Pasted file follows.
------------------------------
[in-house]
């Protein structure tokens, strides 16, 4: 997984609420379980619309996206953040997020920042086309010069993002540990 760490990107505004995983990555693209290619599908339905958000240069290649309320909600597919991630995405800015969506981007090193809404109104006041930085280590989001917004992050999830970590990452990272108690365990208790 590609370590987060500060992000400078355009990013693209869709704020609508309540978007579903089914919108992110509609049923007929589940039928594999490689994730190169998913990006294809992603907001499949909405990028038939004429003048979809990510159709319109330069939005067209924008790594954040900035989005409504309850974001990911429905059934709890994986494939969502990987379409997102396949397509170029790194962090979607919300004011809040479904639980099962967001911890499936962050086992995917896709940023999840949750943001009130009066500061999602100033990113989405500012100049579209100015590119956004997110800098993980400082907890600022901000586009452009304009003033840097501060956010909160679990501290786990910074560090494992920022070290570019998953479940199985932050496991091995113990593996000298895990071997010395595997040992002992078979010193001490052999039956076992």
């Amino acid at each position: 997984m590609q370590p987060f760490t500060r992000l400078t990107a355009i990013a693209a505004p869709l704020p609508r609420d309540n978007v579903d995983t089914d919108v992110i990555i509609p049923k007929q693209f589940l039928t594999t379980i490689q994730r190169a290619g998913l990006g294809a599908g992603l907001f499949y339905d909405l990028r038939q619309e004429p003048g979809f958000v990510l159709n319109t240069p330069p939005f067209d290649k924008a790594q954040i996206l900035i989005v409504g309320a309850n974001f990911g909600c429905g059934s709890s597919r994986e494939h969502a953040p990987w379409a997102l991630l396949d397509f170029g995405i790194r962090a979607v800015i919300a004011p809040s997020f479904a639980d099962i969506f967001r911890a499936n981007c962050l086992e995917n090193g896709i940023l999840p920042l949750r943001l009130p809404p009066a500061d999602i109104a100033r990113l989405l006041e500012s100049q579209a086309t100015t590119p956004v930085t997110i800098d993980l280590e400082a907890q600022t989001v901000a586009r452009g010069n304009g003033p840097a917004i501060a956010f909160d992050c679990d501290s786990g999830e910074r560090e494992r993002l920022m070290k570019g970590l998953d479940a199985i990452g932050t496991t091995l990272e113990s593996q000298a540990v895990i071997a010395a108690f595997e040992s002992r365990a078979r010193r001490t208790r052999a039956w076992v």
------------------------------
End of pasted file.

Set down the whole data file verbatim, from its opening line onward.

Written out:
[in-house]
């Protein structure tokens, strides 16, 4: 997984609420379980619309996206953040997020920042086309010069993002540990 760490990107505004995983990555693209290619599908339905958000240069290649309320909600597919991630995405800015969506981007090193809404109104006041930085280590989001917004992050999830970590990452990272108690365990208790 590609370590987060500060992000400078355009990013693209869709704020609508309540978007579903089914919108992110509609049923007929589940039928594999490689994730190169998913990006294809992603907001499949909405990028038939004429003048979809990510159709319109330069939005067209924008790594954040900035989005409504309850974001990911429905059934709890994986494939969502990987379409997102396949397509170029790194962090979607919300004011809040479904639980099962967001911890499936962050086992995917896709940023999840949750943001009130009066500061999602100033990113989405500012100049579209100015590119956004997110800098993980400082907890600022901000586009452009304009003033840097501060956010909160679990501290786990910074560090494992920022070290570019998953479940199985932050496991091995113990593996000298895990071997010395595997040992002992078979010193001490052999039956076992």
């Amino acid at each position: 997984m590609q370590p987060f760490t500060r992000l400078t990107a355009i990013a693209a505004p869709l704020p609508r609420d309540n978007v579903d995983t089914d919108v992110i990555i509609p049923k007929q693209f589940l039928t594999t379980i490689q994730r190169a290619g998913l990006g294809a599908g992603l907001f499949y339905d909405l990028r038939q619309e004429p003048g979809f958000v990510l159709n319109t240069p330069p939005f067209d290649k924008a790594q954040i996206l900035i989005v409504g309320a309850n974001f990911g909600c429905g059934s709890s597919r994986e494939h969502a953040p990987w379409a997102l991630l396949d397509f170029g995405i790194r962090a979607v800015i919300a004011p809040s997020f479904a639980d099962i969506f967001r911890a499936n981007c962050l086992e995917n090193g896709i940023l999840p920042l949750r943001l009130p809404p009066a500061d999602i109104a100033r990113l989405l006041e500012s100049q579209a086309t100015t590119p956004v930085t997110i800098d993980l280590e400082a907890q600022t989001v901000a586009r452009g010069n304009g003033p840097a917004i501060a956010f909160d992050c679990d501290s786990g999830e910074r560090e494992r993002l920022m070290k570019g970590l998953d479940a199985i990452g932050t496991t091995l990272e113990s593996q000298a540990v895990i071997a010395a108690f595997e040992s002992r365990a078979r010193r001490t208790r052999a039956w076992v």